(In just a few short weeks, the 2019 Southern Foodways Alliance Symposium will begin. As has become my habit, as the day approacheth, I’ll look back at the 2018 Symposium. Let the drooling begin. And what better way to begin than breakfast?)
I look forward to breakfast. Full stop. There are days when it’s just a banana, a single (albeit large) cup of butter coffee, or – heaven forbid – plain eggs. But not if I can help it. I seek adventure in the breakfast nook.
The offerings for early morning repast at the Southern Foodways Alliance Symposium never fail the thrill seekers. Normally, there are glimpses of recognition. Last year we had Mote Pillo, which is scrambled eggs (check) and hominy (huh?). Now if I’d said eggs and hominy grits, nobody would have blinked an eye, but these were grits in their native form – unground, whole kernels of hominy.
Last year’s other breakfast featured a riff on Eggs Benedict, at least for those with a big imagination. Biscuit instead of English muffin, chorizo instead of Canadian bacon, chipotle gravy rather than hollandaise sauce – the only bridge between the two was the poached egg. It was even served in a cup. But I licked the cup. (Not really – that’s figurative. If you’ve ever tried to lick the bottom of a cup, you’d realize, like me, that it’s practically impossible. And I never remember to pack my tiny silicone spatula like my friend carries in her purse, to scrape up every last bit of deliciousness.)
This year was no different. Of course, we have to have our morning coffee, and Royal Cup takes good care of us. In addition to the hot coffee that was much appreciated on those finally cool mornings, we also got to taste their new cold brew products. But wait! There’s more! They also had bottled iced tea for the first time, including a peach variety. The tea was more of a “Here is something new to try, and we are here now, so please take one and enjoy it later,” than a “Don’t you drink iced tea for breakfast?” type of situation. I’m particularly fond of peach tea, and this one ranked high. I described it to The Wife as a peach juice drink with some tea added, perhaps even reminiscent of what a peach Jolly Rancher would taste like if it were made from natural flavors. Please understand – these are good things in my view. And the sweet tea version (sans any fruit flavor) was just the level of sweetness I would want with a big barbecue sandwich. But we were talking about breakfast, weren’t we?
Day One was completely unexpected, as expected. I’d seen a social media post from an early riser before we got there and knew that there would be a rice waffle, smeared with clotted cream and topped with peach slices. That alone would have been sufficient. I’m all about waffle variations, and seriously – how many of us get up in the morning and smear clotted cream on anything? That’s special. But here’s the good part. Chicken and waffles are a big thing now – it’s the new shrimp and grits for restaurants that claim Southern roots. As Chef Cynthia Wong of Life Raft Treats (Charleston) handed me what appeared to be a chicken drumette in a clear plastic envelope, she described the dish: “Not Fried Chicken and Waffle.” The Not Fried Chicken drumette was ice cream. I know! Isn’t it great to be an adult??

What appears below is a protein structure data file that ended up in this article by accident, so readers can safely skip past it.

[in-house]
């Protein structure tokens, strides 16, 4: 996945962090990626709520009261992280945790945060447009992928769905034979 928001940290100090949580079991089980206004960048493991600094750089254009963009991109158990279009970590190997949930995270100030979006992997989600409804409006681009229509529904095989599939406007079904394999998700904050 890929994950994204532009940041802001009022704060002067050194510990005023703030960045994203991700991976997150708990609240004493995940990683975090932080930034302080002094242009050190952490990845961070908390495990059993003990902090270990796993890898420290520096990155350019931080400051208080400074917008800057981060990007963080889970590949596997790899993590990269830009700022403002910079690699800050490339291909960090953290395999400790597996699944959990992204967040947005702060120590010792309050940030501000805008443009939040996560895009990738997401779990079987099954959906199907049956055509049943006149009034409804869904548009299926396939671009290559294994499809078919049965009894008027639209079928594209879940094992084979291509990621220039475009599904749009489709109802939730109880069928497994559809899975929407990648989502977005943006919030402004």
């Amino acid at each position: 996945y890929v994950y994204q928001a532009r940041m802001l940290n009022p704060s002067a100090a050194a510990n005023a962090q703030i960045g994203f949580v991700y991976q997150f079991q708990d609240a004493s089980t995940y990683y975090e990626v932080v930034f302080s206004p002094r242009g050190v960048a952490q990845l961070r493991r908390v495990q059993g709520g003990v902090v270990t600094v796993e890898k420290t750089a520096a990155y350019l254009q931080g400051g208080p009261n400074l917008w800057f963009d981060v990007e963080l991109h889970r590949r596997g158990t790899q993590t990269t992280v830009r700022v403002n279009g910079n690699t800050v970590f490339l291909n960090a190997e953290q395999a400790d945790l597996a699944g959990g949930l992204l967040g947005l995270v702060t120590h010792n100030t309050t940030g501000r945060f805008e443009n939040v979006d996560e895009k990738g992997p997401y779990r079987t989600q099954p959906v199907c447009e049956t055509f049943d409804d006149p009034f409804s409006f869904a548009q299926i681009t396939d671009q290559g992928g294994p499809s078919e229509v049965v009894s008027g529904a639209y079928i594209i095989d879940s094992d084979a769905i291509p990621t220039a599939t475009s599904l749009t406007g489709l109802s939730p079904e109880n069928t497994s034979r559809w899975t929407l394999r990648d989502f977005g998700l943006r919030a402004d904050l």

We’ve probably all had oven fried chicken at some point in our lives, coated in crushed corn flakes or the like. Ditto here (plus caramelized white chocolate), which made everything look normal. But after taking a bite of the drumette you could see it was white instead of the usual dark, because … it wasn’t meat at all. It was waffle ice cream. There was even a chocolate cookie “bone”. Call me flabbergasted. And allow me to be accountable: as breakfast was winding down, I noticed some Not Fried Chicken still sitting around and it’s a crime to let ice cream melt unnecessarily. (It was cool weather, but not that cool.) I’m sure you can guess what happened next.
The next morning was more of the same when it came to creativity, though there was no ice cream involved. I’m told that Chef Kelly Fields of Willa Jean Bakery and Cafe is known for her biscuits. The restaurant is in New Orleans, and I haven’t been to NOLA since Katrina, so I’ve been out of the loop. I’m very thankful that the loop snuck up to Oxford for breakfast and brought me in.
Have you ever been handed a breakfast biscuit or the like, wrapped in a foil wrapper, and your first thought was, “This is heavy.”? I saw the description on a stand at the end of the table: I knew it was a biscuit with boudin and greens. But my usual modus operandi is to go back for a second breakfast (after a polite wait, of course), be it a fresh serving or half The Wife’s. Due to the sheer weight of what I held in my hand, I wasn’t sure that would happen this time. The biscuit was squarish, flaky, and golden buttery brown. The collaborative layer of collard and mustard greens was chock full of ham chunks. The boudin was in patty form, crisp on the outside, perhaps pan-fried. I’ve had boudin in many iterations – perhaps even in a biscuit once – but never in a biscuit with greens. And each biscuit came with a tiny bottle of green Tabasco sauce, for those who dig it spicy. It served as our breakfast, but I could have one at any point of the day. Willa Jean? I say, Willa Genius.
Two great starts to two great days. Then again, it’s hard not to have a great day when they start off with happiness and joy, or in this case, ice cream and collards.